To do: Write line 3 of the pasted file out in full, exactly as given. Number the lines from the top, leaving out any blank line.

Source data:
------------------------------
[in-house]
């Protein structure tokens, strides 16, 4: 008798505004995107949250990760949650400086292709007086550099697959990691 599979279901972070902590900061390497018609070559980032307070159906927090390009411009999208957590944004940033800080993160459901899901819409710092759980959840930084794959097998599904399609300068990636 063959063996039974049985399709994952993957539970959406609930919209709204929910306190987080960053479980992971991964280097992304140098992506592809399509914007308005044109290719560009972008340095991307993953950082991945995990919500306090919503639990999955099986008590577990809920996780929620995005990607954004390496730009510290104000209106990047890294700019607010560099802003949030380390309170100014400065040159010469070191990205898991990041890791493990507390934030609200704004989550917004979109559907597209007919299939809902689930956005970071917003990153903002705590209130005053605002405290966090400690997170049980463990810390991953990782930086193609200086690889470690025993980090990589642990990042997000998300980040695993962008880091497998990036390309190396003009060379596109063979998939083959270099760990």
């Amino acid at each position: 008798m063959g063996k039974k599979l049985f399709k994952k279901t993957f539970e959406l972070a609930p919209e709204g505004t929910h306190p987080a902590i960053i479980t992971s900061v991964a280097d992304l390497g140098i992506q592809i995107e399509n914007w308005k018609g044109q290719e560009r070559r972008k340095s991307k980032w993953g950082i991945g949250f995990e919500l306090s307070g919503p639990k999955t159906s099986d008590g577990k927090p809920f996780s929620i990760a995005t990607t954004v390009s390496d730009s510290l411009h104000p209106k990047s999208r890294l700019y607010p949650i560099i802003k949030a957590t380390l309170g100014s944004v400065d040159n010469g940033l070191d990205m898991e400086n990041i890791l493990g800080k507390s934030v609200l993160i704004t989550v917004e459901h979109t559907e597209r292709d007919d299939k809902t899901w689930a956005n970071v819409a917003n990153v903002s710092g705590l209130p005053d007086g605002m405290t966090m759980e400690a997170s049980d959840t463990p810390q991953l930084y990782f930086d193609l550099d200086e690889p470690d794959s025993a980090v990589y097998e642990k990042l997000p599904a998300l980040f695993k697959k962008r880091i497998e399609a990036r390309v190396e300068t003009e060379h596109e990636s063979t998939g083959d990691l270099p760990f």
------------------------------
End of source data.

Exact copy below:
């Amino acid at each position: 008798m063959g063996k039974k599979l049985f399709k994952k279901t993957f539970e959406l972070a609930p919209e709204g505004t929910h306190p987080a902590i960053i479980t992971s900061v991964a280097d992304l390497g140098i992506q592809i995107e399509n914007w308005k018609g044109q290719e560009r070559r972008k340095s991307k980032w993953g950082i991945g949250f995990e919500l306090s307070g919503p639990k999955t159906s099986d008590g577990k927090p809920f996780s929620i990760a995005t990607t954004v390009s390496d730009s510290l411009h104000p209106k990047s999208r890294l700019y607010p949650i560099i802003k949030a957590t380390l309170g100014s944004v400065d040159n010469g940033l070191d990205m898991e400086n990041i890791l493990g800080k507390s934030v609200l993160i704004t989550v917004e459901h979109t559907e597209r292709d007919d299939k809902t899901w689930a956005n970071v819409a917003n990153v903002s710092g705590l209130p005053d007086g605002m405290t966090m759980e400690a997170s049980d959840t463990p810390q991953l930084y990782f930086d193609l550099d200086e690889p470690d794959s025993a980090v990589y097998e642990k990042l997000p599904a998300l980040f695993k697959k962008r880091i497998e399609a990036r390309v190396e300068t003009e060379h596109e990636s063979t998939g083959d990691l270099p760990f």